Another way that the Bible speaks of this is not only sowing seed, but also of laying up treasure in heaven. I think that many of our prayers to God to meet our financial needs come back marked “insufficient funds” because we are trying to withdraw from heaven’s treasure when we’ve not made any deposits in heaven’s treasure.

So, Jesus has a great deal to say about laying up treasure for yourself and something that I had not realized until just recently that in Matthew 6, when He turns to that tremendous promise in verse 33 of supplying all our needs and adding to us all these things that that whole passage, if you’ll back up far enough, begins with this, “lay not treasure up for yourselves on earth, but lay up treasures in heaven…” and that whole passage begins with that command so that one of the keys of prosperity, of God adding these things to us, is first of all my laying up treasures in heaven.

In Luke 12, as He comes to the end of that parable about the foolish farmer, He says, “…so is everyone who lays up treasure towards himself and is not rich towards God…” So you have sowing of the seed and laying up treasures or making deposits in heaven’s bank account so you can make withdrawals later on.

Now, the promise that was made in Philippians 4:19 was made to them after they had given to Paul what no one else had given to him. And Paul said, “You once again gave to my necessities…” Now, here were a people who were sowing seed. They were laying up treasure in heaven. And then he comes back and makes that promise, “My God shall supply all your needs according to His riches in glory by Christ Jesus.” And the only people to whom that promise is made are the people who have sown the seed and have laid up riches in heaven.

Now, there are two basic ways you do this.
a) …through tithing…

Somebody said, “I knew he’d get around to that sooner or later.” Well, I didn’t want anybody to be disappointed.

Malachi 3 says that one of the keys of God’s material prosperity is tithing. God says we’re to do two things basically when we honor Him with our tithes. Number one…He will bless us in a positive manner. He will open up the windows of heaven and pour out upon us such blessings that you and I will not be able to receive. Then, number two…He will bless us in a negative manner. He will rebuke the devourer which is among us. Not only will He bless us by opening the windows of heaven and pouring upon us new blessings, but He will take that which we already possess and bless it by rebuking the devourer.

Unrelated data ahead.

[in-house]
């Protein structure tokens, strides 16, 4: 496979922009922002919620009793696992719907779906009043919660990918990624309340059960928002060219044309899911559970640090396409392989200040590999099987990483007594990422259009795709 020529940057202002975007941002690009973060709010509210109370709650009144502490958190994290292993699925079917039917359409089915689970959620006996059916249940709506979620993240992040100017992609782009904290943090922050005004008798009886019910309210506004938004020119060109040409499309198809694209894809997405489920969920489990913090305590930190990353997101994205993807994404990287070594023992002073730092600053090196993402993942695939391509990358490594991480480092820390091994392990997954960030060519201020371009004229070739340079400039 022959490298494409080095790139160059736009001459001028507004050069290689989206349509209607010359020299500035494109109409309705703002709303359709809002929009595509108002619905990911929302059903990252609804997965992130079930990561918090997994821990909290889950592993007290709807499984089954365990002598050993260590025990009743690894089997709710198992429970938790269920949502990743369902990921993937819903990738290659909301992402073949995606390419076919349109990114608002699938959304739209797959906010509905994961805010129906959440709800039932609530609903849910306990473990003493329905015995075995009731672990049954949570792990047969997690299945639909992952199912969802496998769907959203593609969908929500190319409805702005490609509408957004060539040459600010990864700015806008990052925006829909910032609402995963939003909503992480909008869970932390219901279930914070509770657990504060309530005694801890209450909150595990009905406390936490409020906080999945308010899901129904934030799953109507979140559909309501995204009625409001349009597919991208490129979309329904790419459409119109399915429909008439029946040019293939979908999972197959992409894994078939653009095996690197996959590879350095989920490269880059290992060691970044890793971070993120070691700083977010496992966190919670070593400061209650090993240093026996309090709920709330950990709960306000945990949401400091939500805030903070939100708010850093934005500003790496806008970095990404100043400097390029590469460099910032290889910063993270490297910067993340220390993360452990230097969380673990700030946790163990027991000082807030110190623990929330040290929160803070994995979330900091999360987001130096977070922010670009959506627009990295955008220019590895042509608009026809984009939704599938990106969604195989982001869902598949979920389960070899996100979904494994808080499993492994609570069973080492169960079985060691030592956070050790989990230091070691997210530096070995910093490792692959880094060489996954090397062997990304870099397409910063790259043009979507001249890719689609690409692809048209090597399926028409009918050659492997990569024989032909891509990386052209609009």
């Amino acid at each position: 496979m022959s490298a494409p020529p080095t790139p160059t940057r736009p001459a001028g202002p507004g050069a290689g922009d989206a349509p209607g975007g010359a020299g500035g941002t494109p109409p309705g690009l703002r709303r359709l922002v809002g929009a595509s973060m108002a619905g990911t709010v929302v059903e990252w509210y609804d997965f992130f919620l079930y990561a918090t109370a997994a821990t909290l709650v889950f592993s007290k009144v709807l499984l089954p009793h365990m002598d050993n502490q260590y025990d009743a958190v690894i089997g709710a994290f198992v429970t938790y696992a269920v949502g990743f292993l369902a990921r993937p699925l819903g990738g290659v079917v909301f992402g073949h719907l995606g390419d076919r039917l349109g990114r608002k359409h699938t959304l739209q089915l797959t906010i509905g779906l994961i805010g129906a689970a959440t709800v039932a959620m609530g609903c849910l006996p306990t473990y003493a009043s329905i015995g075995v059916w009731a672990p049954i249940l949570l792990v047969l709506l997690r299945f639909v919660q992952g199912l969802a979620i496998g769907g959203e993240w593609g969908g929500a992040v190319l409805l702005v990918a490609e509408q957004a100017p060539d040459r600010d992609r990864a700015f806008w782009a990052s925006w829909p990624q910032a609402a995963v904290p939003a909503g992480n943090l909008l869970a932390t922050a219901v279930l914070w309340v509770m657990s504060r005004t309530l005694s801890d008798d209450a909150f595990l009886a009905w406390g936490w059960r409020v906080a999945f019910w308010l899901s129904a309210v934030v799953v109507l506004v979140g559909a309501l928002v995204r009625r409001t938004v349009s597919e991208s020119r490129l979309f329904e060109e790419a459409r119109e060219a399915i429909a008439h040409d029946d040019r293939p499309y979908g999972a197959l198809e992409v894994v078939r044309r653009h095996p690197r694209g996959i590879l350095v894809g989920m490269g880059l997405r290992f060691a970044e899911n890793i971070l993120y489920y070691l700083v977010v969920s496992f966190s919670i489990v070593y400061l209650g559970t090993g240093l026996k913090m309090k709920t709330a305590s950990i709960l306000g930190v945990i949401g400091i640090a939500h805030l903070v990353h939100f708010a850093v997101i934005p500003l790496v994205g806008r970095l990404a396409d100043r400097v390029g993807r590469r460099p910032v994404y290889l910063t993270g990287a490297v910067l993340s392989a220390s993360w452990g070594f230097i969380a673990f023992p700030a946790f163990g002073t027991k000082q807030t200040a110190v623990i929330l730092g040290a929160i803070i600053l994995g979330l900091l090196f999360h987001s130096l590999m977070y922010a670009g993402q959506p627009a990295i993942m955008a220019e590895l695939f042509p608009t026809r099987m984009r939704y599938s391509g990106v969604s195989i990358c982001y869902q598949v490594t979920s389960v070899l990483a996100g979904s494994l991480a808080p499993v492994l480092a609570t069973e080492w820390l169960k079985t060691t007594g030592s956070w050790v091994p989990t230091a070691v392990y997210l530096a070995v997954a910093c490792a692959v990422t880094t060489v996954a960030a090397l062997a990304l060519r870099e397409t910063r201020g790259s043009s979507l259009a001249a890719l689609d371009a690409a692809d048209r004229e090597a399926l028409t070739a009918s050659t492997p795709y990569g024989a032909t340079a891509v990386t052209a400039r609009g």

Now, this principle of tithing is very important because when a person understands what it means and what it is, then he understands that unless he tithes he has no right to ask God to meet his material needs. You see, the basis of tithing is this… “The earth is Lord’s and the fullness thereof.” And therefore, it is not man’s. All things were made by Him and for Him. This earth was not made for man’s consumption and man’s glory, it was made for God’s glory. It is the Lord’s!

You know, you and I are tenants. The heavenly Father is our landlord. And to tell the truth, we’re just right now renting from Him…and it’s very interesting to look back in the Old Testament…even in Genesis and see how God always reserves something for Himself, in the financial and physical realm where man obtains his living.

Always! Without exception! God always reserves something for Himself, in the physical realm where man obtains his living!

For instance, in the Garden of Eden, He said, “You can eat of every tree except one. That’s Mine.” Now, where did man obtain his living? Out of that garden! And God reserved something for Himself right in the heart of it. And that tree was a tithe! That was recognition of God’s ownership!

Adam was not to think more highly of himself than he should and think that all of the garden was his and that tree was a constant reminder that the earth was the Lord’s, not Adam’s…and that God was sovereign and that he was in dependence upon God!

God always reserves something in the physical realm where man obtains his living! In the Garden, it was a tree.

In the week, it is a day! God reserves that day! And that Sabbath day is my tithe of my time to God…recognizing His sovereign ownership of time.

When they were in the land of Canaan, God says, “You’ll go through the cities, city after city, you will live off the spoils of that city, except one. There’s one I don’t want you to touch. You can touch every other city and spoil it…take all their goods…but there’s one there, Jericho, and you’re not to touch it.”

Jericho was conquered in a different way from all the other cities. They didn’t lay a hand on it…they just shouted and the walls came tumbling down. You see, God provides for His own. You don’t have to provide for God. And the tithe is the Lord’s. God will provide that if you’ll give it…pay it…you won’t have to worry about that.

God always provides. God planted the tree, not man. God chose the day, not man. God captured the city, not man. Their job was to be obedient in faith. And so, God said, “That city is Mine. Don’t touch it!” because God always reserves something for Himself in the physical realm where man obtains his living.